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Ad man Bob Drew left a trail of good memories

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POSTED February 11, 2009 5:03 a.m.
Bob Drew passed away Monday night leaving an emptiness, a serious void with all those who knew him.

The Manteca Bulletin advertising salesman had recently retired with the downturn in his clients’ businesses  in car sales and real estate.   He had served in that capacity for some 13 years.

Bob would always begin his day by sitting down at his desk first thing in the morning and reading regional newspapers to keep abreast of the advertising and financial markets.  He would focus on the paper in front of him,  but he would always greet staffers coming to work and walking into the office.

It was almost like a chorus responding one at a time with, “Hi, Bob.”

A gall bladder surgery interrupted the fist few weeks of his retirement.  He had been recovering when he was diagnosed with a more serious life-threatening ailment  that claimed his life within a relatively short period of time.

Newspaper staff members and many of his former clients were shocked at the news of his death on Tuesday morning saying they would always remember his humor and his caring ways.  There was constant chatter among employees over the last couple of days after they learned about him being back in the hospital.

Bob Drew was more than just a fellow employee.  He was more like a father figure — a grandfather figure — to those who worked with him at the paper day in and day out.

Phil Waterford, owner of the Ford dealership in Manteca, said Bob had represented his new and used-car sales through the Bulletin advertising during  the last 12 years that he has been in business.

“Bob is a gentleman’s gentleman……Wow!” Waterford was obviously shocked at  receiving the word of Drew’s death.  They had  been very close business associates — with nothing but the utmost respect for each other.

“Our thoughts and prayers go out to not only Bob, but to his family,  and to the Manteca Bulletin family as well,  and everybody who knew him because he certainly is going to be missed,” he said.

Waterford said Drew’s “sense of humor was pretty cool too.”  He added that the staff at the dealership really enjoyed that side of him.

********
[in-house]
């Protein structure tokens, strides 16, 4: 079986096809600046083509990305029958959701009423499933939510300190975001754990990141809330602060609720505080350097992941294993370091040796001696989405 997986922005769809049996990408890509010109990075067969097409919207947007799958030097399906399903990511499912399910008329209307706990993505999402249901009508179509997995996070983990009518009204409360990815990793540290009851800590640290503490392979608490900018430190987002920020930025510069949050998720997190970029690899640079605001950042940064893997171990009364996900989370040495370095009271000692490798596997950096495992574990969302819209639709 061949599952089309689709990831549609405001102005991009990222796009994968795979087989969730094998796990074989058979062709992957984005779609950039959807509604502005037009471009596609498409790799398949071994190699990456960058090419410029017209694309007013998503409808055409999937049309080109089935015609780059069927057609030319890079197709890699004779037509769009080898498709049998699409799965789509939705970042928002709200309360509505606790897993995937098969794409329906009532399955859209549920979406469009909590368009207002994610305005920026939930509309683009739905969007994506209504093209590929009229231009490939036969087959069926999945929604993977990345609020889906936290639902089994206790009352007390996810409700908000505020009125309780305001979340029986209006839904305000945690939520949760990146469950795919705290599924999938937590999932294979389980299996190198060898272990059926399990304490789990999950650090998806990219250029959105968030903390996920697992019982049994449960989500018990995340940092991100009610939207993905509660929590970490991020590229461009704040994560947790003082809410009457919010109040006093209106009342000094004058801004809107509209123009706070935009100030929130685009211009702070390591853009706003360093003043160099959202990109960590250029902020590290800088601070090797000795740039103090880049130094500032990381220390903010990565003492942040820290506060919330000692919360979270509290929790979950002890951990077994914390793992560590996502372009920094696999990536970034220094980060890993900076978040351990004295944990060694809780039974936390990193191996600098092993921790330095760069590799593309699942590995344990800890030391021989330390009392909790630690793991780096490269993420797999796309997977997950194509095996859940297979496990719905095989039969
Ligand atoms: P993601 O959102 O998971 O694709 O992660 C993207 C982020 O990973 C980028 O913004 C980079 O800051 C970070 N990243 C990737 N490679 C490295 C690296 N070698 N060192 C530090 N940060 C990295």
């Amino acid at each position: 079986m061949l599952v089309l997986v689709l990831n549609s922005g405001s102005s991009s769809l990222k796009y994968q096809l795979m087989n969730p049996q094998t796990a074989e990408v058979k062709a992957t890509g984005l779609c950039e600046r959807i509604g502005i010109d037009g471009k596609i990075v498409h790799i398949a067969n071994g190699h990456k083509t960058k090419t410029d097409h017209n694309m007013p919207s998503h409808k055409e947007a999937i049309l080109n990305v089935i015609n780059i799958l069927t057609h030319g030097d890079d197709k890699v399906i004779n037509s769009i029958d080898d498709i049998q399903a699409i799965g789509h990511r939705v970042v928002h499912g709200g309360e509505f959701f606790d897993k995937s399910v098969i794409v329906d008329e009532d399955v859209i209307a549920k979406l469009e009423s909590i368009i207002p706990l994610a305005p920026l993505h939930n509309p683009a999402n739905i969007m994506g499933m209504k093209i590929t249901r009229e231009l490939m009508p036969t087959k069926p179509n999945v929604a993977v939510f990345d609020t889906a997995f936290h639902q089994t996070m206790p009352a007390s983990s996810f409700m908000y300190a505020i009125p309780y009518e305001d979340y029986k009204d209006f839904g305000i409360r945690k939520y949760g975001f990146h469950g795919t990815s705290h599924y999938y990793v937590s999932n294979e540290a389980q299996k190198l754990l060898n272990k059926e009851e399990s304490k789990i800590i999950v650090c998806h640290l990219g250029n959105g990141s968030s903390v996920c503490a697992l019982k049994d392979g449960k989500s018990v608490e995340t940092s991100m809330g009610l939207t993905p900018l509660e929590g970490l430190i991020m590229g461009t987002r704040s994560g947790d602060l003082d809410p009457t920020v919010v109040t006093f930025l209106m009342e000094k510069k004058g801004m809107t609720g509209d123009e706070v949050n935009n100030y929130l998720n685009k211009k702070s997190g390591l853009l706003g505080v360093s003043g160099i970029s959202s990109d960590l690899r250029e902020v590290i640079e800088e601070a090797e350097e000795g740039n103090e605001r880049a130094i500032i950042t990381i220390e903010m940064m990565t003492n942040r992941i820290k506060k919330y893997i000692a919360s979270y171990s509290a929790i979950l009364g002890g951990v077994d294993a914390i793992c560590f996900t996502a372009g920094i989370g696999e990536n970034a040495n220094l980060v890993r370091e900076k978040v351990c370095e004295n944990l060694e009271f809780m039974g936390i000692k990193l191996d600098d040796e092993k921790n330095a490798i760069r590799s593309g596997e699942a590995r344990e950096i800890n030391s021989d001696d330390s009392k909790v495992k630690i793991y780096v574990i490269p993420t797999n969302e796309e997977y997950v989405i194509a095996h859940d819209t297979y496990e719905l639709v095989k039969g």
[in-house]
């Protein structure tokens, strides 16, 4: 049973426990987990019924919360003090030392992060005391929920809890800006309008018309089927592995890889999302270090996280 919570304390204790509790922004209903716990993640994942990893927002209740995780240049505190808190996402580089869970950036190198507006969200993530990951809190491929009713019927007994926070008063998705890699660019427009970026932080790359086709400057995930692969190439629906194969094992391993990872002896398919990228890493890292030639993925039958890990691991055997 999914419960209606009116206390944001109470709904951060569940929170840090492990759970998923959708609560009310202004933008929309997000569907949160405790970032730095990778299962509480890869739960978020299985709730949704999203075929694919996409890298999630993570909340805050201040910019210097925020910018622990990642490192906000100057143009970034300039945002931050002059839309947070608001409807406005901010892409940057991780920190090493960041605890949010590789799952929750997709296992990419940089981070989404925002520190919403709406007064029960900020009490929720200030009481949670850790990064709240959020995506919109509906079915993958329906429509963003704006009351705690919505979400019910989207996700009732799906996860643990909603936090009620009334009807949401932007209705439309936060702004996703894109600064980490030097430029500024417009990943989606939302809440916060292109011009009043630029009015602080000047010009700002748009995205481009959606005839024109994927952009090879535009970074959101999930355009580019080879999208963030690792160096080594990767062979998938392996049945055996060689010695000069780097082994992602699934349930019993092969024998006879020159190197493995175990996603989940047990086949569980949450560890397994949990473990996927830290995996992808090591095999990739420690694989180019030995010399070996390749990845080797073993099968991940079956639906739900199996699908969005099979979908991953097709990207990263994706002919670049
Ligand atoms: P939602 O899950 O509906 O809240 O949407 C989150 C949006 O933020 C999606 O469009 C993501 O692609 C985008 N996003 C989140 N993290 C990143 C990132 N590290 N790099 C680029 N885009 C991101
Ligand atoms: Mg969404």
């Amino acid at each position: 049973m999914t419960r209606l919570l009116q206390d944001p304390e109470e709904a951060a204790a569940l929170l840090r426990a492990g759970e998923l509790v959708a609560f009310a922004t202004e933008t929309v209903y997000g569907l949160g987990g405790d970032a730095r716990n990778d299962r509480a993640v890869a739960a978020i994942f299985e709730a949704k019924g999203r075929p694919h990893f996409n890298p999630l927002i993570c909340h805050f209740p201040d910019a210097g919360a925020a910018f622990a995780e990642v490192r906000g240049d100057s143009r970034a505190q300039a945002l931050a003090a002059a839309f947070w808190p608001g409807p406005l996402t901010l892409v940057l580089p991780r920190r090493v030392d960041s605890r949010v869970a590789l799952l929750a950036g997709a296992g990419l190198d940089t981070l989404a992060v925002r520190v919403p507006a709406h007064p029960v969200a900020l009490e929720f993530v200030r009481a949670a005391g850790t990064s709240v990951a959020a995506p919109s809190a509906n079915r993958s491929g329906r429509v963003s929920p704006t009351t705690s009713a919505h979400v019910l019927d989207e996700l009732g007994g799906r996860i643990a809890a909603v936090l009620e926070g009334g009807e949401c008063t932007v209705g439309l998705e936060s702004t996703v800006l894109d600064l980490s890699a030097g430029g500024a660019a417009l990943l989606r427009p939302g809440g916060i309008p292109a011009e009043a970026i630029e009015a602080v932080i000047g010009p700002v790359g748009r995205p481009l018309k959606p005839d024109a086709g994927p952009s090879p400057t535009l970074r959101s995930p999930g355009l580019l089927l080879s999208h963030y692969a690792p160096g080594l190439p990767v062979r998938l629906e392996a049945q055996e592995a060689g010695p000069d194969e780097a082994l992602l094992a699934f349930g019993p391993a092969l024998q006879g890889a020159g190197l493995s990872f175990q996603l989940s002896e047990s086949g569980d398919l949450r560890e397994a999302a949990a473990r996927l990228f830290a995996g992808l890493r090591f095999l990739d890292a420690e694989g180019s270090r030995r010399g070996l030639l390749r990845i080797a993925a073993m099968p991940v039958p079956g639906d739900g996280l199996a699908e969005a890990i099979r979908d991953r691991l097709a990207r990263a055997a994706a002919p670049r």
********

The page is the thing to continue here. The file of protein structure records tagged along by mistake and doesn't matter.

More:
“Whenever we needed something,  he came through for us.  He is a tough act to follow,” he said.

Retired real estate woman Bev Marlow said, “I thought well of Bob.  He impressed me as somebody who went on about his business being very humorous.  He always had something nice to say — just a nice guy.”

Don Cabral of Cabral Western Motors said Bob was “the most pleasant man” as an advertising representative for the paper.  “He was always pushy in the right way.  I always felt he was there for my best interests.”

Cabral said he knew Bob’s retirement — his departure —was very sudden.  “He never gave any indication of what was wrong and was always Johnnie on the spot,” he said.

Cabral added, “He was a very nice, nice man, very pleasant to work with and would be sitting outside the office being very patient.”

Bill Cabral said he had known Bob since he worked at the Pontiac dealership in Stockton in the ‘60s. “Bob was a pretty nice guy — always had a smile on his face — and never had a bad thing to say about anybody.  I always liked Bob — we would go way back and talk about everything,” he said.

Real estate woman Jessie Barrett said one of her best memories was Bob sliding into her parking lot Thursday afternoons in his white Camaro with the proof to her ad for Friday’s real estate section.  He would act like it was still Monday or Tuesday and just plop it in place, she said.

“As much as I could dole it out, he came back with verbal sparring,” she quipped.  She said she will miss the Thursday afternoon sparring sessions with him.

When you have a rapport with someone over the years,  it is going to be hard to replace.  “I’m sure I drove him as nuts as he drove me,” she said chuckling.

Drew’s funeral arrangements are pending.  They will be listed in the Manteca Bulletin as soon as they are finalized.

Bob Drew was the second ad salesman to die in the last month.  Bev Proctor died at 71 after a short stay in a local hospital.  In a personal display of her work ethic, Bev attempted to keep track of some of her accounts by telephone.
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